Several sequels and companion books are reviewed in this month’s issue—from Bruce Coville’s laugh-out-loud second installment in the “Enchanted Files” series and Eleanor Glewwe’s thoughtful follow-up to Sparkers to Kirsten Hubbard’s unique companion to last year’s unsettling Watch the Sky and Beth Vrabel’s heartfelt sequel to A Blind Guide to Stinkville.
For all the latest SLJ reviews and more, subscribe to SLJ today and save 35%!
While coming-out stories will always be necessary in teen lit, it’s refreshing to see that LGBTQ protagonists are taking center stage in mysteries, sci-fi, romance, and other genre fiction. These latest titles offer engaging narratives with nonheteronormative leads that all young adults will find fun to read.
From murderous poisoners to poop-sniffing dogs, there is a wealth of educational and accessible material here.
For babies, toddlers, and even elementary-age children, preparing for bed, settling down to rest, and calming fears of the dark are perennially popular picture book themes. This month brings a plethora of soothing stories to spark the imagination and usher in sweet dreams.
Most ghost stories are designed to send shivers up readers’ spines, but these three new books buck the trend, tackling a range of relatable themes via interactions with the not-so-scary recently deceased. There’s 13-year-old Andie, whose paranormal investigations help her grapple with loss; Baylor, a young teen who communes with his dead sister; and Ada, a goth girl who befriends a ghostly mouse. Engaging mystery, strong characters, and dashes of humor set these offerings apart from the typical ghoulish fare.
These works are a call for empathy and compassion and necessary reads for students engaged with our nation’s past, the refugee experience, and the power of self and nature.
Nothing signifies “coming of age” as well as a road trip. And as the protagonists in these YA novels prove, the twists and turns of highways and inevitable vehicle malfunctions are part and parcel of this rite of passage. From an Odyssey-like journey to an artist’s struggle to forge her own identity in the Jim Crow South, the following works highlight the ups and downs of adolescence and the winding adventures of the road.
There are loads of books about the arrival of cute bundles of joy into a household. These titles address some of the less charming aspects of infants. They disrupt established routines, demand (and command) constant attention, terrorize the family pets, and drive their siblings bonkers.
These selections are odes to all of the fierce, creepy, and, in some cases, elusive beasts that ordinarily make even the toughest of us say “eek!”
Whether you call them “upper middle grade” titles, “tween reads,” or just “great books for preteens,” the following selections are perfect for those looking for a middle school setting, a bit of YA-esque action, but non of the more sophisticated content that typically accompanies novels for true teens.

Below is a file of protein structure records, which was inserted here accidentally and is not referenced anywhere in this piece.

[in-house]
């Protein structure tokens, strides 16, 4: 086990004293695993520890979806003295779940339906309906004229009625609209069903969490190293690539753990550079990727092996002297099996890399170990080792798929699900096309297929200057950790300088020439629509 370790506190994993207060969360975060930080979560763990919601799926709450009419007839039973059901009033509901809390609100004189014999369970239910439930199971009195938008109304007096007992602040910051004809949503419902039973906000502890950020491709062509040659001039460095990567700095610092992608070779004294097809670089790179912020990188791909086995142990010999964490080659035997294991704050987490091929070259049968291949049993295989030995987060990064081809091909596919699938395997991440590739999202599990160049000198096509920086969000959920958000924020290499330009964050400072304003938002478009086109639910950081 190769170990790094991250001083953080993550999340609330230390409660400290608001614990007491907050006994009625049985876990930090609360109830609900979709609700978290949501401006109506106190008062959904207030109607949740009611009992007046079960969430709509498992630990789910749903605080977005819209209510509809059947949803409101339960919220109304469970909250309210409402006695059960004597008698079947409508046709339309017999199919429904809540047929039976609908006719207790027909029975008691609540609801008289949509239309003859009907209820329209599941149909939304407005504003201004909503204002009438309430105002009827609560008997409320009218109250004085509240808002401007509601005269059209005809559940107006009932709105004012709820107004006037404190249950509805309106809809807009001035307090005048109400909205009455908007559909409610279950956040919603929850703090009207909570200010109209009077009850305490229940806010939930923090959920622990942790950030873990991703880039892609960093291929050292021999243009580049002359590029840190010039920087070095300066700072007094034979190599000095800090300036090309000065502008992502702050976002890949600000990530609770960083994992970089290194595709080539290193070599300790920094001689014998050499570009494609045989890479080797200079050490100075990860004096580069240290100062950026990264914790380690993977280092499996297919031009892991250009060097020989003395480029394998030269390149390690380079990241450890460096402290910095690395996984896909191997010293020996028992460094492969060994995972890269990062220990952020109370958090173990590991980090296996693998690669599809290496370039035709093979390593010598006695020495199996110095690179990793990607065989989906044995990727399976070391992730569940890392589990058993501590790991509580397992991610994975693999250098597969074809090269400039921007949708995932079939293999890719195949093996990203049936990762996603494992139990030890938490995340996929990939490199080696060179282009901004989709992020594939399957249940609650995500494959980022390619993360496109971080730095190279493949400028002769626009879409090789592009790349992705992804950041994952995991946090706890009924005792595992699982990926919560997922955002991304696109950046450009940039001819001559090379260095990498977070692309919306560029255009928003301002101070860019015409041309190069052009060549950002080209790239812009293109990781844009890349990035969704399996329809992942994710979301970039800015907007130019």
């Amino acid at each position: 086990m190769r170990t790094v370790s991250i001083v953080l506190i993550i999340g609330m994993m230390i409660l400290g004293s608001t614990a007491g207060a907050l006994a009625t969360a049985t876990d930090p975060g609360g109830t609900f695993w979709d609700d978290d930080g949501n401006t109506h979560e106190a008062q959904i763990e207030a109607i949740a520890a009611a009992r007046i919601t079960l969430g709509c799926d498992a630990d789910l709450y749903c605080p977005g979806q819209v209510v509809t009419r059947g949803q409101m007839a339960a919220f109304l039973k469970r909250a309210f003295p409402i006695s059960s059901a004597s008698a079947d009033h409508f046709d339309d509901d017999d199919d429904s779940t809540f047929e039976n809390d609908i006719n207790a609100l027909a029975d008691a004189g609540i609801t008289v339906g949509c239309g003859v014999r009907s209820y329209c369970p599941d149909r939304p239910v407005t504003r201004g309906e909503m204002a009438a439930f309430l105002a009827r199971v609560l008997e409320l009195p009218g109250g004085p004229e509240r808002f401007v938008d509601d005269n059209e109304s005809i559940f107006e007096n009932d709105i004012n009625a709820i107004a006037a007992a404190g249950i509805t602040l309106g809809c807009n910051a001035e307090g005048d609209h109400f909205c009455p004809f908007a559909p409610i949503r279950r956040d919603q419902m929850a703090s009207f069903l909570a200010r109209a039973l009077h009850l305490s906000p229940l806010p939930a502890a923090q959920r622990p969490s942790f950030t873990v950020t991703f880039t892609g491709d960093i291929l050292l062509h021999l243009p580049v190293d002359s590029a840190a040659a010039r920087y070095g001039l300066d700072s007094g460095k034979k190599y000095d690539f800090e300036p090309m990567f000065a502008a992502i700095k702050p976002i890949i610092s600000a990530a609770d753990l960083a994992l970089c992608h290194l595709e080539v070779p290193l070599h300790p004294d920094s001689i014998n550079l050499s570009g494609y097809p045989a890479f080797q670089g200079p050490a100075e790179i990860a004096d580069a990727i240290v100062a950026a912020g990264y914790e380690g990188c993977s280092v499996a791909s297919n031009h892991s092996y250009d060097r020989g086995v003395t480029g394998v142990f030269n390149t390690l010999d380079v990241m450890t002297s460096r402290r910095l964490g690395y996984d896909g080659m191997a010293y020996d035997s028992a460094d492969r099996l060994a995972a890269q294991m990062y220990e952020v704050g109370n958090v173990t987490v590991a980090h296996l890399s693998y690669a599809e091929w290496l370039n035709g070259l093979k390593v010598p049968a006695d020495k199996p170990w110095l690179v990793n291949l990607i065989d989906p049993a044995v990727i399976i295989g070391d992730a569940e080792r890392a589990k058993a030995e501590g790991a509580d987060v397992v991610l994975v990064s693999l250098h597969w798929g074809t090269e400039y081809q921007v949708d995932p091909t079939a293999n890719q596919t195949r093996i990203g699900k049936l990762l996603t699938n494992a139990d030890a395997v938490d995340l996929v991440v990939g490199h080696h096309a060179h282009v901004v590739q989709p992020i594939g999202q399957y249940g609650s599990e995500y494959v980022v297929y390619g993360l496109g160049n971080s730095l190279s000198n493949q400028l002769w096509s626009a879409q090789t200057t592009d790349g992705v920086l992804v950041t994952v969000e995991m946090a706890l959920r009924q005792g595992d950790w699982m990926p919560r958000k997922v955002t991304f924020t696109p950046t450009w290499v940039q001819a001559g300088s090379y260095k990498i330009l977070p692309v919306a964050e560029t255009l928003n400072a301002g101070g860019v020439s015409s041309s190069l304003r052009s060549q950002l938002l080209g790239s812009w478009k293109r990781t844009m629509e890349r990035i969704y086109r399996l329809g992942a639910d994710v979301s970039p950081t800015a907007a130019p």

William Shakespeare’s plays have found a welcoming home in YA adaptations. Complete with a diverse cast and contemporary settings, these works play with the legendary playwright’s plots, characters, and themes.
Take a peek at this collection of notable activists and political figures to start conversations about social movements with students.
For readers looking for books that will grab them, hold their attention, and leave them wanting more, these action packed titles will have readers humming the “Mission Impossible” theme song.
Whether large or infinitesimally tiny, predators or helpful plants and creatures, all offer something to stimulate the senses and secrets to be discovered in these selected titles about exploring the natural world.
Moving to a new town or school is a common, and difficult, life experience for many kids. Several new titles feature characters who experience—and overcome—the new kid blues.
Forget the electoral process; students may need a refresher on what Washington, DC, even looks like! These titles will have readers ready to set off on the right foot toward greater political knowledge.
Looking for a good scare? Check out the latest spine-tingling YA offerings sure to keep teens up at night.
It is a truth universally acknowledged that Jane Austen’s classic continues to inspire new YA adaptations every year. Give these titles to budding Janeites or teens looking for YA romances with a unique spin.
Middle Grade novels often have two extremes: ultra fantastical or the issue-driven realistic. However ,these titles are equally satisfying to read stories where the drama is simply of a more mellow nature, where the smaller trials and tribulations of growing up take center stage.